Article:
Trump Ups the Ante in Feud With California Over Car Emissions
(Bloomberg) -- The Trump administration has launched a multipronged legal assault on an agreement California struck with four carmakers in defiance of the president’s plan to ease national standards on tailpipe emissions.
Lawyers from the Transportation Department and Environmental Protection Agency on Friday sent a letter to California’s top air-pollution regulator, urging the state to abandon its pact with the automakers and warning that actions to carry out the agreement “appear to be unlawful and invalid.”
Separately, the Justice Department has opened an antitrust probe into the deal, in which four automakers agreed on compromise tailpipe emissions requirements with California. The administration is also preparing to formally strip California’s authority to set auto efficiency regulations that are tougher than the federal government’s, according to people familiar with the matter.
The actions amount to a significant escalation of the conflict between the Trump administration and Sacramento over environmental protections. It comes as automakers have urged the administration to moderate its rollback of emissions levels, arguing that a battle with California over the state’s regulatory powers would leave the industry with uncertainty over the critical standards for years.
Automakers want to avoid splitting the market with two different standards -- a federal mileage requirement in most states versus more stringent rules in more than a dozen states that adhere to California’s standards and account for more than a third of U.S. auto sales.
After talks with California and the Trump administration faltered, the California Air Resources Board announced in July an accord with the Ford Motor Co., Honda Motor Co., BMW AG and Volkswagen AG on tailpipe greenhouse gas emissions regulations.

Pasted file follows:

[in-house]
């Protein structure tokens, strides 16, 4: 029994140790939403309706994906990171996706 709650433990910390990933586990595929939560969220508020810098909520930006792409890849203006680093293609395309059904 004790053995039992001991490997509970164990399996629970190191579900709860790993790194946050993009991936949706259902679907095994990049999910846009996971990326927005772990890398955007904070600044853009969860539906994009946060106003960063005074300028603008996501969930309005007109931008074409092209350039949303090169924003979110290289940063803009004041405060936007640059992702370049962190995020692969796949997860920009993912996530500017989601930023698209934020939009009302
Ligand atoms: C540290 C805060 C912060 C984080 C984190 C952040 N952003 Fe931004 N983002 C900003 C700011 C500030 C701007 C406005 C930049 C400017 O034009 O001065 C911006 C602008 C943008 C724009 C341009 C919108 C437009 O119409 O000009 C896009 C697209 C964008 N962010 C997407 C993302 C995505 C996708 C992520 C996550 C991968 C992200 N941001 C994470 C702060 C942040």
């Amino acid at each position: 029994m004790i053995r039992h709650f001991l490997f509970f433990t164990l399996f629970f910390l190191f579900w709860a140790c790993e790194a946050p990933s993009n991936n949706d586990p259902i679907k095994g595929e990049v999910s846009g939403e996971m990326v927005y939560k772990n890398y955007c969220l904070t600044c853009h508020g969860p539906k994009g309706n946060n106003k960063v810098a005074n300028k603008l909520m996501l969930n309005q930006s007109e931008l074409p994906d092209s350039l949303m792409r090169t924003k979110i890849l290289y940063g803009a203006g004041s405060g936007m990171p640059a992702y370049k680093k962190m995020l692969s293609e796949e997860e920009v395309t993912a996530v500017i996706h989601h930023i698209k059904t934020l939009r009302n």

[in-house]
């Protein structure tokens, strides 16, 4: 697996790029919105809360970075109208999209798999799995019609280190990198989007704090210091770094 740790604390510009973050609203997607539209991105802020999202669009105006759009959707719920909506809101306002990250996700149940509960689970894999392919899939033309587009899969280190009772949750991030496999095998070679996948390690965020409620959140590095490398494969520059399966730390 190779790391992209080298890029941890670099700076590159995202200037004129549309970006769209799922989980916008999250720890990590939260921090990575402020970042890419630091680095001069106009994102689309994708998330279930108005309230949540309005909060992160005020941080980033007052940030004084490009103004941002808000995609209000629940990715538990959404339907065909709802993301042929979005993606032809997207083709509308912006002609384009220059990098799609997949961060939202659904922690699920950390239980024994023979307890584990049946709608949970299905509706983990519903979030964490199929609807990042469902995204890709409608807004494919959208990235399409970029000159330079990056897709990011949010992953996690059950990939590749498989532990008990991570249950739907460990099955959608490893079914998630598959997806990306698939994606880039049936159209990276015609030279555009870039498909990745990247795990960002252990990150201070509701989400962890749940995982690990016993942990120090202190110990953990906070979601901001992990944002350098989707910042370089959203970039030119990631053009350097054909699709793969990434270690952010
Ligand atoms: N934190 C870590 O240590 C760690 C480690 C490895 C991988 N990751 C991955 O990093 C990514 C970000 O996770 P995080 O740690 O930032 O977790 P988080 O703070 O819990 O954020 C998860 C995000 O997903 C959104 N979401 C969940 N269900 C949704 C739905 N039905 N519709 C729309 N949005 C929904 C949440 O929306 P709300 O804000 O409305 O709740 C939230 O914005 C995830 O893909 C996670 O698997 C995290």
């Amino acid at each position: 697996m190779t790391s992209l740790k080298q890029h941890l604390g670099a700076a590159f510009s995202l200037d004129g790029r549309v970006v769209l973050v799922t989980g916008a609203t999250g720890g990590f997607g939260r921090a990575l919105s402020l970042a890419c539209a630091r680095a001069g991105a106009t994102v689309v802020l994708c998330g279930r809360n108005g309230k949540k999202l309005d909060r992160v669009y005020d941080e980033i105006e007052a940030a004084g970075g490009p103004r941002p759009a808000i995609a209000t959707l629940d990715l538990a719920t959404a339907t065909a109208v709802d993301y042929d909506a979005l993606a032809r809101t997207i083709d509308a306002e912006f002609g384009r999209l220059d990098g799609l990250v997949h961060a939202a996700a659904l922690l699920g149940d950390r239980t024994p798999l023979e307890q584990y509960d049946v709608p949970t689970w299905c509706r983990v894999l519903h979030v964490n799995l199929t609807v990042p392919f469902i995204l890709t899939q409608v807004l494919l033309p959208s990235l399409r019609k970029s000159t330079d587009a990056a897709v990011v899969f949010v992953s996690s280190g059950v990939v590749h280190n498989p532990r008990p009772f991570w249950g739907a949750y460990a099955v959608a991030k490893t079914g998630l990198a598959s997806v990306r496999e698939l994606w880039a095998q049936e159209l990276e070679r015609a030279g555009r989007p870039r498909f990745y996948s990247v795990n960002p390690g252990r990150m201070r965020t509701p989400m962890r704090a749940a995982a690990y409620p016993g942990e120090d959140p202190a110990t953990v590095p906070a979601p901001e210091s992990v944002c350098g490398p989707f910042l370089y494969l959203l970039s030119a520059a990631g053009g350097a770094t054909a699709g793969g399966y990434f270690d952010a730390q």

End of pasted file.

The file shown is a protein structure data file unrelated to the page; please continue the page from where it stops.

The carmakers had agreed with California’s clean-air regulator to boost the fuel efficiency of autos sold in the U.S through 2026, defying a Trump administration proposal to ease mileage requirements enacted during the Obama administration.
Ford and Honda said they would cooperate with the Justice Department, while VW said it was “in regular contact with U.S. authorities on a number of matters.” BMW of North America said it looked forward “to responding to the Department of Justice to explain the planned CARB framework agreement and its benefits to consumers and the environment.”
In one of the letters seen by Bloomberg News, the Justice Department wrote it was concerned that the California agreement may violate federal antitrust laws, noting that the department hadn’t reached any conclusions on the matter. The department proposed a meeting to gather additional information about the emissions agreement and communications between the companies about the pact.
In the letter sent to CARB on Friday, lawyers for the EPA and DOT said that California’s plans overstep the state’s authority by intruding on the federal government’s power to set fuel economy and tailpipe emission standards.
“We recognize California’s disagreements with the federal government’s policy proposals in this area, but those policy disagreements cannot justify CARB’s pursuit of a regulatory approach that would violate federal law,” they said.